With a heavy haul at the deadline, Guelph went 21-7-2 from January 10th until the end of the season. They lost no more than two games in a row, which happened only once in that timeframe.
Another similarity to the ’98 OHL final is that one team has a perfect postseason record on the line. However, this time it’s the Ottawa 67’s who come in with an immaculate 12-0 run. Much like Guelph, everything for Ottawa started back in 2017-18 when head coach Andre Tourigny and general manager James Boyd entered the equation. Ottawa finished 8th in the East and were quickly eliminated in five by Hamilton in the first round, but there was legitimate belief that Ottawa would be prepared for a run in 2018-19. Clearly that belief came to fruition, but it wouldn’t look the same had it not been for two breakout seasons from Austen Keating and Tye Felhaber. After a decent 52 point season, Keating increased his output by 37 points while Felhaber saw a 39 point increase for an overage season in which he hit the 50 goal mark in just his 47th game.
Unlike Guelph, the Ottawa 67’s can’t say they’ve powered through a stretch of mediocre hockey. They finished the year with 50 wins and 106 points, a new franchise record, losing no more than two games straight. Remarkably, the 67’s still had one of the youngest rosters in the league when it came to average age in December, largely in part due to Felhaber being the lone overage player at the time. The 67’s made just two moves involving players around the deadline, but it made them a noticeably more experienced group. Noted winner Kyle Maksimovich was brought in from Erie for Austen Swankler and four draft picks, while another overage player in Lucas Chiodo was acquired from Barrie in exchange for the rights to Shaw Boomhower and another two draft picks. Both these trades addressed a need for Ottawa to improve their surprisingly average special teams. Ottawa’s power play finished 8th among OHL teams in the regular season at 23% but has since shot up to 39% in the playoffs, while their penalty kill has seen a more modest increase from 77% to 80% in the postseason.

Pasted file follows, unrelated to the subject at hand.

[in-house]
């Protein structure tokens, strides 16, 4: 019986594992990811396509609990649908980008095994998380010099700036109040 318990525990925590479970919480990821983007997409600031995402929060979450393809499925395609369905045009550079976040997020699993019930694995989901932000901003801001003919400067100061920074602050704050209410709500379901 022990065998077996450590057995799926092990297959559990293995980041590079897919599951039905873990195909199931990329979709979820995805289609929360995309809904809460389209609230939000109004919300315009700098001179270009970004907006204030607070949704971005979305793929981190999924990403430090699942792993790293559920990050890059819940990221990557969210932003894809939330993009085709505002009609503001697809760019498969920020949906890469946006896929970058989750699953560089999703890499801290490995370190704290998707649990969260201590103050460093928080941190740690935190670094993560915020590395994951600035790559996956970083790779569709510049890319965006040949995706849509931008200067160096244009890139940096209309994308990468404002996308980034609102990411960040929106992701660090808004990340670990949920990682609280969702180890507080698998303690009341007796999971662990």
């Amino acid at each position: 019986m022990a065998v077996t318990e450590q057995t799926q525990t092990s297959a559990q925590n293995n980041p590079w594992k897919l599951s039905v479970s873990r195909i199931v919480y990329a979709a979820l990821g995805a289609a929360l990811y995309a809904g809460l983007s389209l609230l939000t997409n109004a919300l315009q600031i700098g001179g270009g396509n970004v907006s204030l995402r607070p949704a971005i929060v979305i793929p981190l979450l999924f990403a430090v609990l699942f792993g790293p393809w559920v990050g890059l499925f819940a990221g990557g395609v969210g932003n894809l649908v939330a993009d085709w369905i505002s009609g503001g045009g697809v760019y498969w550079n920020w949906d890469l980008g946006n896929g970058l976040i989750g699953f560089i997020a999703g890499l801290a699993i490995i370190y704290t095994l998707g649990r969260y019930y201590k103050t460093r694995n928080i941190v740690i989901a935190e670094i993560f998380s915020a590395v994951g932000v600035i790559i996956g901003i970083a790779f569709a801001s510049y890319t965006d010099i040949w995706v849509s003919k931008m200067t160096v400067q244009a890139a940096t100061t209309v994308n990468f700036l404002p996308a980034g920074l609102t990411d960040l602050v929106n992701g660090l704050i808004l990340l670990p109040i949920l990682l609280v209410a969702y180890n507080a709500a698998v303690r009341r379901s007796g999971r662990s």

Ottawa’s biggest move came well before the deadline. December 4th, 2018 was a key date in Windsor Spitfires history as they completed a long-rumoured trade of their star netminder Michael DiPietro to the 67’s. DiPietro was one of six full-time OHL goalies traded this season, but commanded the most in return by far. Ottawa gave up seven draft picks, five of which were second rounders, and the rights to Egor Afanasyev to bring in the OHL’s all-time shutout leader. The trade began a string of events that snowballed into a wild stretch for DiPietro that saw him start for Team Canada at the World Juniors, get called up to the NHL, and finally win his first OHL playoff series with a brand new organization. Ottawa still has one of the OHL’s winningest goalies in Cedrick Andree, but there’s no doubt who they’re turning to now that the final has arrived.
One thing Ottawa didn’t do all year was make any changes whatsoever to their blueline. After trading away Peter Stratis the year prior, dealing Carter Robertson to Owen Sound in September, and welcoming 2018 third round pick Alec Belanger to the team, the 67’s changed absolutely nothing to their d-corps. Ottawa was the only team in the OHL that didn’t acquire, trade, or cut a defenceman from their roster after September.
The OHL season often becomes a chess match between general managers. As it wears on, changes are made, both minor and major, to set teams up for long-term or short-term success. The result is a wide ranging number of paths to get to the same point. That’s what we’ve got here, two teams from two conferences who have taken nearly opposite routes to get to the OHL final. One team overhauled the roster after a dry stretch to throw everything at a winning season and came back from dead to rights twice in the playoffs. The other looks astoundingly close to the team they started with while adding experience and goaltending en route to a dominant season and historically successful playoff run to this point.
But this is junior hockey, and anything can happen. Maybe history repeats itself from 1998. Maybe a perfect postseason run is possible. Maybe we’re in for something we’ve never seen before.